Posted 11/11/09 (Wed)
By Tina Foreman
Farmer Staff Writer
An auction of state land mineral leases brought in a record $71.6 million with McKenzie County collecting more than $18 million, coming in second out of 12 counties.
The North Dakota Board of University and School Lands held the record oil and gas lease sale on Nov. 3, with 58,926 acres being auctioned off during the daylong sale.
In addition to the record sales total, Mountrail County also broke a record for highest per acre bid with a bid of $8,000 per net mineral acre for two 80-acre tracts. The high per acre bid in McKenzie County was $6,200 for four 40-acre tracts.
The quarterly sale included 20,286.43 acres from McKenzie County which netted an average of $904.43 bonus per acre, falling behind Mountrail County with an average of $3,605.50 bonus per acre.
Prior to Nov. 3, the highest total bonus generated during a quarterly sale was $30.6 million, back in November 1980, when 185,000 acres were offered. The average bonus per acre for the most recent sale was $1,214 per acre, which beat the previous record of $501 per acre, which was generated in August 2009.
“Leases in Mountrail, McKenzie and Williams counties generated the highest amount of interest,” says Gary D. Preszler, North Dakota State Land Department commissioner. “Interest in oil and gas development continues to grow as oil companies find success in both the Bakken and Three Forks formations in western North Dakota.”
The leases give oil companies the right to drill for oil and gas throughout the five-year lease. Bonuses paid are bid per net mineral acre as a one-time payment for the rights to explore for oil and gas. Royalties are received once a well is drilled and producing.
“Money earned from the auction will benefit all citizens of the state,” adds Preszler. “Bonus money and royalties earned with minerals owned by the Land and Minerals Trust is transferred each biennium to the General Fund. Bonuses and royalties earned by the other trusts also benefit each of those beneficiaries. The largest is the Common Schools Trust Fund. The Trust Fund balance, including investment returns, will determine distributions to the public schools. Ten percent of the last five years average asset balance is transferred each biennium to the Department of Instruction to be distributed through the school funding formula to all public schools.”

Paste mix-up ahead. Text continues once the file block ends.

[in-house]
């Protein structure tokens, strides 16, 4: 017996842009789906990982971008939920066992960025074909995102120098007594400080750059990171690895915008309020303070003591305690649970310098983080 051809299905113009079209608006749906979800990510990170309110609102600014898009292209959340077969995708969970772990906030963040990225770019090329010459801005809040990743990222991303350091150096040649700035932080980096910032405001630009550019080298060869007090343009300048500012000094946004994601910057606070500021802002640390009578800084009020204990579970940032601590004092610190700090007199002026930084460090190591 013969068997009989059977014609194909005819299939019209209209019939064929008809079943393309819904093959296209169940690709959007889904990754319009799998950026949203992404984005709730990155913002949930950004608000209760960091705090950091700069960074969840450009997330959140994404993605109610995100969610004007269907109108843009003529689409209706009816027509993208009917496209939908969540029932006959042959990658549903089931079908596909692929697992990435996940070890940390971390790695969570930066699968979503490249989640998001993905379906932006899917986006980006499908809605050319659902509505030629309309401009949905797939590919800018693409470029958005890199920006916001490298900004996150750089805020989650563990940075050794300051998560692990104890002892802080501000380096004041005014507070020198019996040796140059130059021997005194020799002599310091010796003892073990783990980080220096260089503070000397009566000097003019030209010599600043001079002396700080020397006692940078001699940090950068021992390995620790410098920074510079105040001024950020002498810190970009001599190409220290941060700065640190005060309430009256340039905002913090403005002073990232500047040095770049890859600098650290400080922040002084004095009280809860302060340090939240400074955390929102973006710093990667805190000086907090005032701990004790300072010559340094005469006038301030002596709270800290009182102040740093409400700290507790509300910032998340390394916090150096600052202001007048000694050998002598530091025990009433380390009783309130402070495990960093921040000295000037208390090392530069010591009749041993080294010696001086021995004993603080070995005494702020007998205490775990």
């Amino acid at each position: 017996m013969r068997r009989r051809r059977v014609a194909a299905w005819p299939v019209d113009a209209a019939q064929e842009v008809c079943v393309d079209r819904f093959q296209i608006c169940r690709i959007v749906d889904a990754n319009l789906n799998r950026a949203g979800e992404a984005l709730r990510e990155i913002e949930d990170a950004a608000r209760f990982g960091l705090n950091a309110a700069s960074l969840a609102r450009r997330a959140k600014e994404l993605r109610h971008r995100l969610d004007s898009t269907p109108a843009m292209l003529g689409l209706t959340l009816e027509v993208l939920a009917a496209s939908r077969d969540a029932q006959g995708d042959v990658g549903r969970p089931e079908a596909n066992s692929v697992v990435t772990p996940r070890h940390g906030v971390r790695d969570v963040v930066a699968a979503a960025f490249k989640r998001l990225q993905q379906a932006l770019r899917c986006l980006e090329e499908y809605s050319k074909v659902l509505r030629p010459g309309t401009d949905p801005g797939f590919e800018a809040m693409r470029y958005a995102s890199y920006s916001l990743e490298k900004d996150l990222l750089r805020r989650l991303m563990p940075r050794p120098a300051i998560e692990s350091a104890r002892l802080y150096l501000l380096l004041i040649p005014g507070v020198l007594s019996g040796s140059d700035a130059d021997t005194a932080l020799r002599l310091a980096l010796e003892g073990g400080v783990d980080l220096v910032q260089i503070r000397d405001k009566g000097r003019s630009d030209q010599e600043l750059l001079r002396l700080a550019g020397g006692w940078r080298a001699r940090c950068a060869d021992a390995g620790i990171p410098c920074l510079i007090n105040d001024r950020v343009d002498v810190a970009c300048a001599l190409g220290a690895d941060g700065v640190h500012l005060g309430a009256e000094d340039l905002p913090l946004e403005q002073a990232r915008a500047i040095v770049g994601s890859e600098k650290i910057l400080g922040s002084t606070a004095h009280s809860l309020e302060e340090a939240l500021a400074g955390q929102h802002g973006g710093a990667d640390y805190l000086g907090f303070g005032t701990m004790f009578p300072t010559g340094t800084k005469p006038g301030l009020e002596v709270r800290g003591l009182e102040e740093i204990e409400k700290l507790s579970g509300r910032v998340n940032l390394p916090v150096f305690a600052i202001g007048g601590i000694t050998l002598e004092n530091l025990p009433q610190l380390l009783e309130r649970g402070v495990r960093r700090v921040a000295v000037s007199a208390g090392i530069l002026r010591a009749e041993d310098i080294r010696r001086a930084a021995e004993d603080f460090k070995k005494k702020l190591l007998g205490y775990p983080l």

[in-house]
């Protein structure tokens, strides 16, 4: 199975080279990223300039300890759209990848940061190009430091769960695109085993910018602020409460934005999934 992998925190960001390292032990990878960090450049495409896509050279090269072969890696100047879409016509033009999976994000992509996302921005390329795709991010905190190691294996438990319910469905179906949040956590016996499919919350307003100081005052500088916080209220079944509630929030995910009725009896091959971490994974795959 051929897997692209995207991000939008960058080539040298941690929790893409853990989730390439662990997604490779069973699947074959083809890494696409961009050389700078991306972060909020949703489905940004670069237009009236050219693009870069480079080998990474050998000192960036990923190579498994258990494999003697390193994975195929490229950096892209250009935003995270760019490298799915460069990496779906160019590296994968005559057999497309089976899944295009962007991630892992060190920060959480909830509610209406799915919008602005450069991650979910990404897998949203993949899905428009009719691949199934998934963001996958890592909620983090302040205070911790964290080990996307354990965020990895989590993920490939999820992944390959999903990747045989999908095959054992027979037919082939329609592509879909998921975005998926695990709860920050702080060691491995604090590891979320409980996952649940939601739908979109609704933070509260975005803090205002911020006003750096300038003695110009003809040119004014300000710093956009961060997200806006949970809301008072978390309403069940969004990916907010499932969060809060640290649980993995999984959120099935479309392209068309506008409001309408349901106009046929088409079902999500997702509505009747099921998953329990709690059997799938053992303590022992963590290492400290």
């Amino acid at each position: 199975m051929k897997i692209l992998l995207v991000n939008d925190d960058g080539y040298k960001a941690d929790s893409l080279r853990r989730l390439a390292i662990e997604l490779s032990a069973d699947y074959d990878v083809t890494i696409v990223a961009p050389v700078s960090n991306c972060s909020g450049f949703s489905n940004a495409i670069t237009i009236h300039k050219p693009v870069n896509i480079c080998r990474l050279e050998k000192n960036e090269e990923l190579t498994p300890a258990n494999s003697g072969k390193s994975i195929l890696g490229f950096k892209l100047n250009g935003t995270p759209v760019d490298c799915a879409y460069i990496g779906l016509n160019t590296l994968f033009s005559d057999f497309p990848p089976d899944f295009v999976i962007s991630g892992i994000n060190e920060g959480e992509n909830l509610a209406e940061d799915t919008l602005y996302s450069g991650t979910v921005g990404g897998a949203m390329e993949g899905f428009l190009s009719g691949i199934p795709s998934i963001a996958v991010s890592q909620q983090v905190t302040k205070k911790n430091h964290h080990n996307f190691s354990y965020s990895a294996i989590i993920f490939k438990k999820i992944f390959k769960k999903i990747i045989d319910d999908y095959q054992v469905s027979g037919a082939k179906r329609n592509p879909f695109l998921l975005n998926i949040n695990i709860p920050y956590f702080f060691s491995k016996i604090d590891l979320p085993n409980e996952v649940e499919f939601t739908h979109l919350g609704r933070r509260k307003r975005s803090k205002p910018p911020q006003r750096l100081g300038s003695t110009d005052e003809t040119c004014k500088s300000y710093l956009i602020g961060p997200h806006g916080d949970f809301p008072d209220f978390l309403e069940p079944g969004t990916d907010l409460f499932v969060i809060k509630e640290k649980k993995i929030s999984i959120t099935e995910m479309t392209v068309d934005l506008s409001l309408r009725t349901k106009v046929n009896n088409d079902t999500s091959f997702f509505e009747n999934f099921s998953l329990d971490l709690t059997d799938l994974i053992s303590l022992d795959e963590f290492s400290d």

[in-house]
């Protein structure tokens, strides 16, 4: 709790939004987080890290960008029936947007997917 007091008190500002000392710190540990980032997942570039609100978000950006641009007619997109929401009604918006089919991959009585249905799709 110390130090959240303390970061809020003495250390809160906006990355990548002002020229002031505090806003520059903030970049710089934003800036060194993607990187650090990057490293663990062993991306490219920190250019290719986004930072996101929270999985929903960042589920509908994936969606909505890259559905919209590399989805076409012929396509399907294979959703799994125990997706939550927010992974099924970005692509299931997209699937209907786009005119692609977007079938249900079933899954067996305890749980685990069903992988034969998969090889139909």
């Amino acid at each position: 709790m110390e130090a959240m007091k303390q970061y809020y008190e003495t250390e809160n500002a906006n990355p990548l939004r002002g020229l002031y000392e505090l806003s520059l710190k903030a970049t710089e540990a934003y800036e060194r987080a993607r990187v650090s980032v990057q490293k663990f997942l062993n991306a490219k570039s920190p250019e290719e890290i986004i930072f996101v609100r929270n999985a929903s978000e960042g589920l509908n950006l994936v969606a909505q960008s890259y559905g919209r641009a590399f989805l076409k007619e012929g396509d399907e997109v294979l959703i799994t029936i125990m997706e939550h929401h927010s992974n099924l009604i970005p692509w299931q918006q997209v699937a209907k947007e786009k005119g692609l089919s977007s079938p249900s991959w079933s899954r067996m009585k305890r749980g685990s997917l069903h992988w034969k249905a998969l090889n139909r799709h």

Although it’s difficult to determine why interest in these leases has escalated, Preszler suggests that in addition to the Bakken and Three Forks interest, the recent increase may just be about timing.
“We don’t select the tracts for nomination. Instead, tracts are offered when someone searches our database of open tracts and submits a nomination form by the deadline,” states Preszler. “But, I can tell you that we had a large number of leases issued in November 2004, having a primary term ending November 2009. Because there was not drilling with those leases, they came back up for lease this November.”
State Land Auctions are held quarterly with the next one scheduled for February 2010. But it’s difficult to determine if this success will continue.
“The continued success of these auctions is difficult to predict,” says Preszler. “It depends on the price of oil and the producers’ ability to continue achieving economic results in their drilling programs. But, the future does look extremely bright for the citizens of North Dakota.”
More information on this sale or the upcoming sale can be found at www.land.nd.gov.